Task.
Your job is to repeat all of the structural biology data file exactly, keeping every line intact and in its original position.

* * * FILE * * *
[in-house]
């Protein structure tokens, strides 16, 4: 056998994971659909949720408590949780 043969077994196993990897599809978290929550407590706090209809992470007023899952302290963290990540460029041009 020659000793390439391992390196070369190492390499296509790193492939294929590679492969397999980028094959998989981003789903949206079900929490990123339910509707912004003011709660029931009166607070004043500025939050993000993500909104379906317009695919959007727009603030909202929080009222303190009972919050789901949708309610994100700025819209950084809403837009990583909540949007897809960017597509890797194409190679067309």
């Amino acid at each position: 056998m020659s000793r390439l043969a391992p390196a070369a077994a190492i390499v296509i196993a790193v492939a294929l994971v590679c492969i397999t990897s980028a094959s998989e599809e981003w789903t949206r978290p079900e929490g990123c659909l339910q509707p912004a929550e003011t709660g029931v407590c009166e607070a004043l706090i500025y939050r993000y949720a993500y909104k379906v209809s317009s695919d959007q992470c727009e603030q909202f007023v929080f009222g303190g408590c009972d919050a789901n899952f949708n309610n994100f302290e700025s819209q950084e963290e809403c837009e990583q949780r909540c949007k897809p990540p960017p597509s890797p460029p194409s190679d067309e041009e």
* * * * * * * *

[in-house]
């Protein structure tokens, strides 16, 4: 056998994971659909949720408590949780 043969077994196993990897599809978290929550407590706090209809992470007023899952302290963290990540460029041009 020659000793390439391992390196070369190492390499296509790193492939294929590679492969397999980028094959998989981003789903949206079900929490990123339910509707912004003011709660029931009166607070004043500025939050993000993500909104379906317009695919959007727009603030909202929080009222303190009972919050789901949708309610994100700025819209950084809403837009990583909540949007897809960017597509890797194409190679067309």
């Amino acid at each position: 056998m020659s000793r390439l043969a391992p390196a070369a077994a190492i390499v296509i196993a790193v492939a294929l994971v590679c492969i397999t990897s980028a094959s998989e599809e981003w789903t949206r978290p079900e929490g990123c659909l339910q509707p912004a929550e003011t709660g029931v407590c009166e607070a004043l706090i500025y939050r993000y949720a993500y909104k379906v209809s317009s695919d959007q992470c727009e603030q909202f007023v929080f009222g303190g408590c009972d919050a789901n899952f949708n309610n994100f302290e700025s819209q950084e963290e809403c837009e990583q949780r909540c949007k897809p990540p960017p597509s890797p460029p194409s190679d067309e041009e």